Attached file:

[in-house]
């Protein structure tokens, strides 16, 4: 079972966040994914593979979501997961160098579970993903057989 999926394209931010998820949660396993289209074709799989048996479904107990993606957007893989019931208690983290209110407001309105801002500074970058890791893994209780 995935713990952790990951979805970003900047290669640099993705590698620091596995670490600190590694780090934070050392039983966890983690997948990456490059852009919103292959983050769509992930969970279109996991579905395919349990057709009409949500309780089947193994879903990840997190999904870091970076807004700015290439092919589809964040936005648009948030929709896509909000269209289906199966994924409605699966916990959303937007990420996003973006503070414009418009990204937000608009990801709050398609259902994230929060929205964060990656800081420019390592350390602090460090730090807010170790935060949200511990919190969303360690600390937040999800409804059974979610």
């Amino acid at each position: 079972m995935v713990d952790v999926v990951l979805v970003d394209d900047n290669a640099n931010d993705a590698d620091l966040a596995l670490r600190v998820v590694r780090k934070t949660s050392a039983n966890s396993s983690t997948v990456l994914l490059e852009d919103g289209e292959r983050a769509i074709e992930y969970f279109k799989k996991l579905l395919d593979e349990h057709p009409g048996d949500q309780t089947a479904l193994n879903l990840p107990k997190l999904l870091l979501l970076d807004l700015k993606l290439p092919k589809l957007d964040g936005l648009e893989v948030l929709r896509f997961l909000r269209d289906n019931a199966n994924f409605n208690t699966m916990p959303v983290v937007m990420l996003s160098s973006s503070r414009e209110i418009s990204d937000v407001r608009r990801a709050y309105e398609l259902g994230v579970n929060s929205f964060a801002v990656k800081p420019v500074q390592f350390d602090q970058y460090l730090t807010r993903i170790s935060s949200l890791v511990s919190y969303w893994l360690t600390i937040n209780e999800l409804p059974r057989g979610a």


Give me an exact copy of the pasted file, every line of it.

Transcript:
[in-house]
């Protein structure tokens, strides 16, 4: 079972966040994914593979979501997961160098579970993903057989 999926394209931010998820949660396993289209074709799989048996479904107990993606957007893989019931208690983290209110407001309105801002500074970058890791893994209780 995935713990952790990951979805970003900047290669640099993705590698620091596995670490600190590694780090934070050392039983966890983690997948990456490059852009919103292959983050769509992930969970279109996991579905395919349990057709009409949500309780089947193994879903990840997190999904870091970076807004700015290439092919589809964040936005648009948030929709896509909000269209289906199966994924409605699966916990959303937007990420996003973006503070414009418009990204937000608009990801709050398609259902994230929060929205964060990656800081420019390592350390602090460090730090807010170790935060949200511990919190969303360690600390937040999800409804059974979610």
């Amino acid at each position: 079972m995935v713990d952790v999926v990951l979805v970003d394209d900047n290669a640099n931010d993705a590698d620091l966040a596995l670490r600190v998820v590694r780090k934070t949660s050392a039983n966890s396993s983690t997948v990456l994914l490059e852009d919103g289209e292959r983050a769509i074709e992930y969970f279109k799989k996991l579905l395919d593979e349990h057709p009409g048996d949500q309780t089947a479904l193994n879903l990840p107990k997190l999904l870091l979501l970076d807004l700015k993606l290439p092919k589809l957007d964040g936005l648009e893989v948030l929709r896509f997961l909000r269209d289906n019931a199966n994924f409605n208690t699966m916990p959303v983290v937007m990420l996003s160098s973006s503070r414009e209110i418009s990204d937000v407001r608009r990801a709050y309105e398609l259902g994230v579970n929060s929205f964060a801002v990656k800081p420019v500074q390592f350390d602090q970058y460090l730090t807010r993903i170790s935060s949200l890791v511990s919190y969303w893994l360690t600390i937040n209780e999800l409804p059974r057989g979610a």